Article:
Many women fear mammograms because of the discomfort or pain involved, and up to 46 percent actually avoid the test for this reason. During a mammogram, the breasts are flattened, or compressed, between two plates. The practice improves contrast and provides a clearer view, but it can cause moderate to severe pain in some women.
Allowing women to increase or decrease the degree of compression themselves—called self-compression—can reduce discomfort or pain without compromising the test’s accuracy. A French study of 549 women published in March 2019 in JAMA Internal Medicine found that the women who controlled the level themselves could better tolerate higher compression and reported significantly less discomfort or pain than women whose compression was controlled by a technologist. The resulting image quality was no different between the two techniques. In 2017, the FDA approved a new digital mammography unit that uses a handheld wireless remote to give women control over the amount of compression they receive.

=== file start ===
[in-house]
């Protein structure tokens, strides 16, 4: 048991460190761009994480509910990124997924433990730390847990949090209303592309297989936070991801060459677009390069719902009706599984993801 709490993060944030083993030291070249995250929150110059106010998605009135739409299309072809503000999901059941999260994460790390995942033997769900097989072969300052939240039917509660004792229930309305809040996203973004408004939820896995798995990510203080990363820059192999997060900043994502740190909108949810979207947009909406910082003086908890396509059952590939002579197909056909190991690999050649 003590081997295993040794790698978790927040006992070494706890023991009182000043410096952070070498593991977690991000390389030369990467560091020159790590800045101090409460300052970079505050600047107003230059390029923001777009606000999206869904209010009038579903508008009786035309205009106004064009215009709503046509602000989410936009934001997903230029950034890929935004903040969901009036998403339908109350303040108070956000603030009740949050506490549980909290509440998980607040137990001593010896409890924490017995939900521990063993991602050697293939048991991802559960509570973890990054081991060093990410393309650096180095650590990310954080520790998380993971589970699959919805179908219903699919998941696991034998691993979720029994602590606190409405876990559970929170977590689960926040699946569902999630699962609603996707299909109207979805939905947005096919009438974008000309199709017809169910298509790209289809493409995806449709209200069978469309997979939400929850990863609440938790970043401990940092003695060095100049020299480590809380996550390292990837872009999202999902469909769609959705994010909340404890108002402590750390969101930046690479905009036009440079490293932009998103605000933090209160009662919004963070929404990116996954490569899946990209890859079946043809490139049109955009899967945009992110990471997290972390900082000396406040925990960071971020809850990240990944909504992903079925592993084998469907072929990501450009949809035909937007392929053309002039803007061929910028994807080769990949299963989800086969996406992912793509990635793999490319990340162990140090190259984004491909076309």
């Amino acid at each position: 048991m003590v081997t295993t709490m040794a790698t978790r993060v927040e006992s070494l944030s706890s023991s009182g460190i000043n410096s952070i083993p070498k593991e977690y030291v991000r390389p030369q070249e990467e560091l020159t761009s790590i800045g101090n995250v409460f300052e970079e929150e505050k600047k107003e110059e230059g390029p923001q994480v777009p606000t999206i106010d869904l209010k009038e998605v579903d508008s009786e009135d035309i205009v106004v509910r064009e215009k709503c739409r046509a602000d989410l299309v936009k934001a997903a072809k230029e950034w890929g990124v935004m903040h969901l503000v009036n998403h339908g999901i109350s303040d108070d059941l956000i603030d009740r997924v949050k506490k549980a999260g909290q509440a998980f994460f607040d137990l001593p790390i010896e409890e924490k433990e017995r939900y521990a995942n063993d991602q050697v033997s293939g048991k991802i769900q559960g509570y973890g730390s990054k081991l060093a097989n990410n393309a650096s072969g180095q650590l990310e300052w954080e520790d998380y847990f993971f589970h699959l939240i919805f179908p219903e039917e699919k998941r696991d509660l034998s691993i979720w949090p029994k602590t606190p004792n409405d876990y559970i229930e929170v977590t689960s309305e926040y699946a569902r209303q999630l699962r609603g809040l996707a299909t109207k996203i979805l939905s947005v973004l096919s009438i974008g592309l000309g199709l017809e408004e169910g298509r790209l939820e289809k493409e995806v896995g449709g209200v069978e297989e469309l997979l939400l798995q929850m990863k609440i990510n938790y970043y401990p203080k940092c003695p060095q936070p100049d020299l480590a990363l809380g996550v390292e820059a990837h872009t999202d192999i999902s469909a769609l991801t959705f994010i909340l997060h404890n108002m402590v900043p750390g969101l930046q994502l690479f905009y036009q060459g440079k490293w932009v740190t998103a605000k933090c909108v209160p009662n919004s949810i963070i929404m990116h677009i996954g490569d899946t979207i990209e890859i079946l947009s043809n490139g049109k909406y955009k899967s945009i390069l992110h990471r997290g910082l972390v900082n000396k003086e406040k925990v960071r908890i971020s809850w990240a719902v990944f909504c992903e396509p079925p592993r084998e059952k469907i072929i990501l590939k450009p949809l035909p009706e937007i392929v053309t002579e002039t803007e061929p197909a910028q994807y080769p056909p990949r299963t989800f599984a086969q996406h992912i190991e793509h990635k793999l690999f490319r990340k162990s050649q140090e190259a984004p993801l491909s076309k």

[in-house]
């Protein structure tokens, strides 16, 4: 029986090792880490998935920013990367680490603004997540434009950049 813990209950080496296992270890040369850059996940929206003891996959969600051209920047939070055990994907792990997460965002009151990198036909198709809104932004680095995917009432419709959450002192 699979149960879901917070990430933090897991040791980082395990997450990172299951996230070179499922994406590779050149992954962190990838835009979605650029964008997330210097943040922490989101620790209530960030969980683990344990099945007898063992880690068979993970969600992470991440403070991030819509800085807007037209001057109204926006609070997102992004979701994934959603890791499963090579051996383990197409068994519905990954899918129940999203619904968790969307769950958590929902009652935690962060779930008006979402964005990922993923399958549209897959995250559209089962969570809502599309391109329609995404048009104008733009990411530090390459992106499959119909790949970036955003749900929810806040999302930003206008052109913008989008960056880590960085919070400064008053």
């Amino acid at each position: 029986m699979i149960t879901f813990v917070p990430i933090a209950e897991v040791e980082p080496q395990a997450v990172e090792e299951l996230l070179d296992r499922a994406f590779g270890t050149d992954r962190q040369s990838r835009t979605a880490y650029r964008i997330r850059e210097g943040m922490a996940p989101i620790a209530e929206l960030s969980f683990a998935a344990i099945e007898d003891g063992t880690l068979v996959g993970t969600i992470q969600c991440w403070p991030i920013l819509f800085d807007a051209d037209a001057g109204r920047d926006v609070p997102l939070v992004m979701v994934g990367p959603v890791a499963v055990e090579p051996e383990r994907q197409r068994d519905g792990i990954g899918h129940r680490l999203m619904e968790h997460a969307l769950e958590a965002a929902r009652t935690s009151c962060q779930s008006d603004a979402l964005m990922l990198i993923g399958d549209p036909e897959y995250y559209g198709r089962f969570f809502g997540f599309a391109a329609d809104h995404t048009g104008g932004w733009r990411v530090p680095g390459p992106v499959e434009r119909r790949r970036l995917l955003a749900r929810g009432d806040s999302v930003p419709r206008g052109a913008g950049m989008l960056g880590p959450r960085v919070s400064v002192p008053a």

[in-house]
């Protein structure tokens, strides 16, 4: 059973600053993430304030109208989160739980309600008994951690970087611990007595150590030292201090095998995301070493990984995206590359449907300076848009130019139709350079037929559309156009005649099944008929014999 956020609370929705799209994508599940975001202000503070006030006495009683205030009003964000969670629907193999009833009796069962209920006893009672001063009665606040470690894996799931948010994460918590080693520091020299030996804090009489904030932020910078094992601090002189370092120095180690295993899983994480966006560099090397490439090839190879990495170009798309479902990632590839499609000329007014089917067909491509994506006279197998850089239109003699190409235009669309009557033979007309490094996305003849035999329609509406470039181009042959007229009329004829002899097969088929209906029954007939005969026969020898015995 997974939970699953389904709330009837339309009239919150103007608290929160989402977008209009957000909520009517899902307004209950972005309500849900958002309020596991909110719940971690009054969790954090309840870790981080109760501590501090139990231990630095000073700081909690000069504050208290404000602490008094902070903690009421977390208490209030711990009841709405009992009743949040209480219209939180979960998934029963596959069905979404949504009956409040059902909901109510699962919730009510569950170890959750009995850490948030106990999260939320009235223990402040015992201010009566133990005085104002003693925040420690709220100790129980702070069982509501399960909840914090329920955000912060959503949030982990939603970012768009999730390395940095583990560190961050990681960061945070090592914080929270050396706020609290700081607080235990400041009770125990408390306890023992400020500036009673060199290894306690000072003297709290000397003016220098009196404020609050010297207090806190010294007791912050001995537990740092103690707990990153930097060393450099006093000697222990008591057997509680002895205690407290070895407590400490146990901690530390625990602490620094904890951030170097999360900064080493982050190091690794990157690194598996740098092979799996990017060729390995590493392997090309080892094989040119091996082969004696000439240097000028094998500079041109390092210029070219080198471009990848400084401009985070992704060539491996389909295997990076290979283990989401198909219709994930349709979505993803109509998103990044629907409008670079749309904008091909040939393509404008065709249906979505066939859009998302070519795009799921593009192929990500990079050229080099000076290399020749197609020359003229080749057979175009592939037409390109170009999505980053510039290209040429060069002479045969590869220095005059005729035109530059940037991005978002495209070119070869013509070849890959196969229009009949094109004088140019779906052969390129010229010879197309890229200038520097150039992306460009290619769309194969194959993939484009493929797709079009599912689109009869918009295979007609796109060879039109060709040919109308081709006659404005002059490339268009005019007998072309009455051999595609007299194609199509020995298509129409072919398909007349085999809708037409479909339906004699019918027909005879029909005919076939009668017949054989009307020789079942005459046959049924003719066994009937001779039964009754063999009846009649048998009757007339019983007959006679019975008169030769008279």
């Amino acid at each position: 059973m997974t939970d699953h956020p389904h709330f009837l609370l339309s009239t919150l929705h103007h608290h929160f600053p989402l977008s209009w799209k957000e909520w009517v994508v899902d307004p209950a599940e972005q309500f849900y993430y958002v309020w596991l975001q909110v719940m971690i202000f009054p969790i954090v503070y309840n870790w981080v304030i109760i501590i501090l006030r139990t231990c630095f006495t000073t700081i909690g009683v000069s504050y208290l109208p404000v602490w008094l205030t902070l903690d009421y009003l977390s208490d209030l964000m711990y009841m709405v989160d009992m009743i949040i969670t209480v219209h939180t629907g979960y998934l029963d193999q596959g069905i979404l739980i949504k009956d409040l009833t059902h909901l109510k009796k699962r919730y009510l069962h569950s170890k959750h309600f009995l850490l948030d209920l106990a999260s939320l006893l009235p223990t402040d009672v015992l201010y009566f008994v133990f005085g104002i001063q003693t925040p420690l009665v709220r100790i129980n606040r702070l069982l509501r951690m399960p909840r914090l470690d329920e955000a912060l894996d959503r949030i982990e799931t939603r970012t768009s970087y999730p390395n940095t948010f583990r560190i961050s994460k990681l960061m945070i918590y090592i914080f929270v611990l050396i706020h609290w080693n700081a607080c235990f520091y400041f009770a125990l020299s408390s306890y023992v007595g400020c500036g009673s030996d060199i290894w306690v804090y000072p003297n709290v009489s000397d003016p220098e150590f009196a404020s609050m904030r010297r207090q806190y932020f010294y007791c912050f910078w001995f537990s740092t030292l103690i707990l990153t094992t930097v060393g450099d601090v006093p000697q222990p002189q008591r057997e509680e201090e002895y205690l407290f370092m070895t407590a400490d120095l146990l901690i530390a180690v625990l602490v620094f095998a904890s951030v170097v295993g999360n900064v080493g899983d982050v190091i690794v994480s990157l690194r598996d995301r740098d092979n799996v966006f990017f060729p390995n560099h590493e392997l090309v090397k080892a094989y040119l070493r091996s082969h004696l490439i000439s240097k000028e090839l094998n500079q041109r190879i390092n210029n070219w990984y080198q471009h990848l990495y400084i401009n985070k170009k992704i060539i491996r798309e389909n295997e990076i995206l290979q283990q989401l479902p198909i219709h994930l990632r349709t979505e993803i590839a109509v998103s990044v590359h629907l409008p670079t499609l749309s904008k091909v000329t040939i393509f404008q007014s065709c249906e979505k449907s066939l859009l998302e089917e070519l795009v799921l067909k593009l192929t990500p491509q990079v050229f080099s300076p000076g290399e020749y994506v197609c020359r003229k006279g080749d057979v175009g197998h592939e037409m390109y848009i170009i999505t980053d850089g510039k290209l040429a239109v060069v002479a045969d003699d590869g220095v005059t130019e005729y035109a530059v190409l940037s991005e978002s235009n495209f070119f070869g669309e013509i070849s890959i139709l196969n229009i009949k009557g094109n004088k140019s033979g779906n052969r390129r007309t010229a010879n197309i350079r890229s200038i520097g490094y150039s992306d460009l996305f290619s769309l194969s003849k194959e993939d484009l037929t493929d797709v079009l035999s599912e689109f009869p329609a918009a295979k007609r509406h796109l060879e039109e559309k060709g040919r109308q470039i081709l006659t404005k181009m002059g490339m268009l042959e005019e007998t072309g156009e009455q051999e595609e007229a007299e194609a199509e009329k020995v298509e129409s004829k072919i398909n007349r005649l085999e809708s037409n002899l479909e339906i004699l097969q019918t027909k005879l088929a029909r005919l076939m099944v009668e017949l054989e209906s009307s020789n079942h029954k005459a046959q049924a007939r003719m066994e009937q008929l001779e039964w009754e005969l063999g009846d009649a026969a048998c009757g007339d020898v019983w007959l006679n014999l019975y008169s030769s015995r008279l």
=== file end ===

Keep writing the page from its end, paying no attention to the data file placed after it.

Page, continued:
This article first appeared in the June 2019 issue of UC Berkeley Health After 50.